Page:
(I numbered mine. I use my Cricut!  I love that machine!  It wrote the numbers and then cut out the squares.  I used a straight pen and numbered mine so that I wouldn't mess them up when attaching them.  Also, I would be taking them to the class the next day and didn't want anything to go wrong.)

My quilt is a little bigger than the normal one the one you make in the class.  The size you make in class is 4x5, and mine is 5x6.  The wonderful teacher understood that this was my dad's shirts and I wanted to use many as possible.  Also this size will lay nicely on my king sized bed for displaying purposes.

I had to make my back at home for "homework", which is why I bought a sewing machine (Janome DC2019) ...... or at least that is my excuse.  WAIT!  I am a big girl paying my own bills, so I don't have to make excuses.... I bought a machine, because I wanted to.... and Gizmo agreed it was a good idea to make the purchase.  LOL

 It took me about 45 minutes to piece it together.  The blanket with the photos wasn't exactly the right size that it was supposed to be.  (I ordered it about a year ago and was just displaying it.)  It was supposed to be 34 inches wide.  I had to measure it and remeasure it to make sure that it was exactly 34 inches so that the purple border would be exactly the right size.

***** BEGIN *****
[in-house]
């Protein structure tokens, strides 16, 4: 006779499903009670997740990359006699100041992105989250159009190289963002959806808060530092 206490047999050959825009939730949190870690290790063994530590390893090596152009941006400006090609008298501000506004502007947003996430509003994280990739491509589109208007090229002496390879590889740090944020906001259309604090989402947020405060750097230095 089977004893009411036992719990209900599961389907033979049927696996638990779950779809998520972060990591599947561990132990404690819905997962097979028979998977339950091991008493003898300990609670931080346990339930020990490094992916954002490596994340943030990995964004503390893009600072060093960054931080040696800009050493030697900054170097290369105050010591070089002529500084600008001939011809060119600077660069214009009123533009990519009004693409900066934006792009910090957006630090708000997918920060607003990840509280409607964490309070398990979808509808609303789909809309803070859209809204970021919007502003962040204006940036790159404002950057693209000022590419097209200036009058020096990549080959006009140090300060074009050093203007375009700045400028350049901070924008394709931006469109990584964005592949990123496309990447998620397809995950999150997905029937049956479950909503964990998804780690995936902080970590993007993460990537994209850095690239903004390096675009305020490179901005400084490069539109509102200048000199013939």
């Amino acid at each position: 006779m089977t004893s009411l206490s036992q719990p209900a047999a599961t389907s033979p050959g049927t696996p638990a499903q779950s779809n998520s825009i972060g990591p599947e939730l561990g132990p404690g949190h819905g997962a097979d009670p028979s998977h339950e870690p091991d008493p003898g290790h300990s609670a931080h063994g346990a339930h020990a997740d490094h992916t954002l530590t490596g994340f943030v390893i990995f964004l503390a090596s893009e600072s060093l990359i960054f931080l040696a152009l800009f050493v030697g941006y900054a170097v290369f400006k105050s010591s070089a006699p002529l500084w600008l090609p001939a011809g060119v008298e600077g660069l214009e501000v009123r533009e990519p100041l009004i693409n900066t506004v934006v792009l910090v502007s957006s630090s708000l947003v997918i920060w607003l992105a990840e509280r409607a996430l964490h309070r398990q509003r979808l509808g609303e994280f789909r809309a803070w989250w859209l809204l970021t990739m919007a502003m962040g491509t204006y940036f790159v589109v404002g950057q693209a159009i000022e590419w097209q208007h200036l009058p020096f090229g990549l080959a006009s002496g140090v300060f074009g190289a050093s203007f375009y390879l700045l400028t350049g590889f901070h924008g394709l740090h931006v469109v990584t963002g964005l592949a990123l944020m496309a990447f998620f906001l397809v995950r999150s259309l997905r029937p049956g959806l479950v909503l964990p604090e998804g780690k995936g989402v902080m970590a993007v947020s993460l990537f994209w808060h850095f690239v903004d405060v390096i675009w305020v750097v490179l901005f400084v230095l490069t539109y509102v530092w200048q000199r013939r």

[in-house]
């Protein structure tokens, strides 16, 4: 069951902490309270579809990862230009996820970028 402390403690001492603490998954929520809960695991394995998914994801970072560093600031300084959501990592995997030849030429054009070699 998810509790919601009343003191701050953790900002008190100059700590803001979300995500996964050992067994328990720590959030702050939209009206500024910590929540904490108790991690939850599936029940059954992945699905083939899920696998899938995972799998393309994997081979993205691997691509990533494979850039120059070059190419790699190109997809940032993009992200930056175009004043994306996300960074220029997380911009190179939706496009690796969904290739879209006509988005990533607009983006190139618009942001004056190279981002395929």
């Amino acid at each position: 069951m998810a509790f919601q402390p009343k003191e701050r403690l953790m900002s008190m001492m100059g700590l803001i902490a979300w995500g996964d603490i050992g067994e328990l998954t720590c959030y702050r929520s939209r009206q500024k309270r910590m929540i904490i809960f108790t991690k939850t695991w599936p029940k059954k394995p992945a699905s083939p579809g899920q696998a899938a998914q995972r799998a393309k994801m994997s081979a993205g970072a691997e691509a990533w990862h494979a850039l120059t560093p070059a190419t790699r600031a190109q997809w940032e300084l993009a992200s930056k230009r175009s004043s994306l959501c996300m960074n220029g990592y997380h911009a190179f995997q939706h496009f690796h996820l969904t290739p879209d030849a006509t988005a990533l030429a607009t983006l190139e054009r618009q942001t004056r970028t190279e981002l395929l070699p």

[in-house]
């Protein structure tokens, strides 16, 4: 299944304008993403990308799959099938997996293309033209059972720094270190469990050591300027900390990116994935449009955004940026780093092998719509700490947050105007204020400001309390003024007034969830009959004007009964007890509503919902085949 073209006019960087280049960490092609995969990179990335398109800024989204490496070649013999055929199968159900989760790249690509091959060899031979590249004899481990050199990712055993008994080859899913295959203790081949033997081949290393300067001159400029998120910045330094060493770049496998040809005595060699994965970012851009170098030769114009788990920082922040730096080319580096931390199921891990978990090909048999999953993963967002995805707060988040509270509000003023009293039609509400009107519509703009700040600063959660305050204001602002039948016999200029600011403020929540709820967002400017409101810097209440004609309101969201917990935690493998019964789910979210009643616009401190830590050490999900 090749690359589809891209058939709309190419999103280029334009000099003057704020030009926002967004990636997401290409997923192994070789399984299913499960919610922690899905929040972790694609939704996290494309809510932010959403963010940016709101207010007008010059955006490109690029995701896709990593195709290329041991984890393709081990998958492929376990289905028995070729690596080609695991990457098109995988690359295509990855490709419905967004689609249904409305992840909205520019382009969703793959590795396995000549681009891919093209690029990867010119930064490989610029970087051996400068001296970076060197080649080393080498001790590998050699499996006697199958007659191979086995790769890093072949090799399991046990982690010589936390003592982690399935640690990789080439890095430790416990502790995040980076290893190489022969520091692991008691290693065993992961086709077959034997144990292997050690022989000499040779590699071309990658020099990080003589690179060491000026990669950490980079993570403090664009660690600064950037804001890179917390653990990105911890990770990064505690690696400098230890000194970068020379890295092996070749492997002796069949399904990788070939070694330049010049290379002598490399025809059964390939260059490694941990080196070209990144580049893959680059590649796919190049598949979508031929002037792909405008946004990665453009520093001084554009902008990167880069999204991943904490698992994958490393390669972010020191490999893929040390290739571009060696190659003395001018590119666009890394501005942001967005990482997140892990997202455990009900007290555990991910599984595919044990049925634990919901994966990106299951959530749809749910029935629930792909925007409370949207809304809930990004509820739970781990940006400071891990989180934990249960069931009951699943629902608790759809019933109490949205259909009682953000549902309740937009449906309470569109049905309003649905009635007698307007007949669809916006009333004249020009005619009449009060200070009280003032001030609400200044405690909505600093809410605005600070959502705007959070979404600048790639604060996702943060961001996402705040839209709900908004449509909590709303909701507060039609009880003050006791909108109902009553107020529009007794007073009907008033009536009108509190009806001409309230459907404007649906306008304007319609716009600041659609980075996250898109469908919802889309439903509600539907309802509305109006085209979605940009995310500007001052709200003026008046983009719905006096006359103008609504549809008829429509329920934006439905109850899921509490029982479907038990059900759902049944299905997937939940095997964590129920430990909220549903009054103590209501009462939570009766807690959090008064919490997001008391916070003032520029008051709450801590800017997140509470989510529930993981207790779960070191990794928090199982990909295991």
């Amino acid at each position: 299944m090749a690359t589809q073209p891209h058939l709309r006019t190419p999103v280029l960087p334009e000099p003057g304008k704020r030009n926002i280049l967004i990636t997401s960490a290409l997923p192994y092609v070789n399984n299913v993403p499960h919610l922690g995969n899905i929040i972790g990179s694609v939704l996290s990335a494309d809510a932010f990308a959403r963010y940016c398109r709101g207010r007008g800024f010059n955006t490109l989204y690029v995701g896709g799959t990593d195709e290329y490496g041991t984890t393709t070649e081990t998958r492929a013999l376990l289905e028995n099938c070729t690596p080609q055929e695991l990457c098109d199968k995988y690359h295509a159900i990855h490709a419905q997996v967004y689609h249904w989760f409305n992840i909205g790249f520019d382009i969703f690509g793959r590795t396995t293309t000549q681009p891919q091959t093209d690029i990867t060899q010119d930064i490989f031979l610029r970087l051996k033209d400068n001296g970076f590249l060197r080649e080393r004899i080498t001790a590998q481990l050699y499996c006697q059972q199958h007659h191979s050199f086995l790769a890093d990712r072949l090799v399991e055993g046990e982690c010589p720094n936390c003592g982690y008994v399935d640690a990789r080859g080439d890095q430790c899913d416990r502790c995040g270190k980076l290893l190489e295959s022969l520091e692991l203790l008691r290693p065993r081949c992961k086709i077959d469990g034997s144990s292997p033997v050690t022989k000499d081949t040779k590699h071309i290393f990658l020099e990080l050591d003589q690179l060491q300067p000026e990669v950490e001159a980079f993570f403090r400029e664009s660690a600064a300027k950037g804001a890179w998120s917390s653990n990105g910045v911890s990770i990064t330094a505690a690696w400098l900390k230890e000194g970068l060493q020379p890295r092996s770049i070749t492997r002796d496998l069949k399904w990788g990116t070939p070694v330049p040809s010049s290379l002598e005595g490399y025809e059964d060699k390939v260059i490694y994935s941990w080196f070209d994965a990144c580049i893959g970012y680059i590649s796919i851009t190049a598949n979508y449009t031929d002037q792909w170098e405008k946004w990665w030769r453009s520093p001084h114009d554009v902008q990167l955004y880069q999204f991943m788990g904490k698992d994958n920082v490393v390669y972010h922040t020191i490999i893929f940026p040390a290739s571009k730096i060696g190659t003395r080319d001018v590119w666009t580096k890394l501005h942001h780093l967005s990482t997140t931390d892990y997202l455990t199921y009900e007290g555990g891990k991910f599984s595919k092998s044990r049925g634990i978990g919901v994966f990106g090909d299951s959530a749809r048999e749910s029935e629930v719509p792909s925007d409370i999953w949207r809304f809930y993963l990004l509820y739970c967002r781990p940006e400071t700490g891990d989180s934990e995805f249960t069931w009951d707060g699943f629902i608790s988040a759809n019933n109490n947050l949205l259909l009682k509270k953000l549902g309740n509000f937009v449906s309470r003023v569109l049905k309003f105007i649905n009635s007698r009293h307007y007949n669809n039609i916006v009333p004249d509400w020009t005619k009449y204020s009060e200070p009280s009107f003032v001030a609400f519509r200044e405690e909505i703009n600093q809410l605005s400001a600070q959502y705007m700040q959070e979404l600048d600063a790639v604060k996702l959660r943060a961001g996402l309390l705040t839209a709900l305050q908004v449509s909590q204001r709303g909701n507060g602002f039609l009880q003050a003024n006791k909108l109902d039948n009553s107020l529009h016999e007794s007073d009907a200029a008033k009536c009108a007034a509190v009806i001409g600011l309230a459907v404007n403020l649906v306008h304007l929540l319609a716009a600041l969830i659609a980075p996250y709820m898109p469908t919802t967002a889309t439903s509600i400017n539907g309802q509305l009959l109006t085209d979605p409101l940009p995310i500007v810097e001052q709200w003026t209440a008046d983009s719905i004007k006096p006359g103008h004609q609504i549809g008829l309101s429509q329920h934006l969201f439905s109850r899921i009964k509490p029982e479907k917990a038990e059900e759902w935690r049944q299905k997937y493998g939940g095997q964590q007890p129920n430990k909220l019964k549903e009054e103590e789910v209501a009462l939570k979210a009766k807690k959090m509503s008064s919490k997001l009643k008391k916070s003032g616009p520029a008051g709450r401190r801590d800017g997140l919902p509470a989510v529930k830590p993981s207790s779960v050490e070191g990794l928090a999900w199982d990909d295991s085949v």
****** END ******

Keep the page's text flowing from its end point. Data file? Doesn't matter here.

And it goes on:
It did take a little bit of math to figure out how to piece this all together.  It is two long sides on the left and right and then two short ones at the top.

LOOK CLOSELY at that picture.  Gizmo is sitting on the blanket - on a photo of himself.  I am glad I timed that just right because it make him look 3D.  

4. Sew each square together, horizontally to make rows.  I did all this at home too.  It was so fun, I didn't want to stop.  It didn't take that long!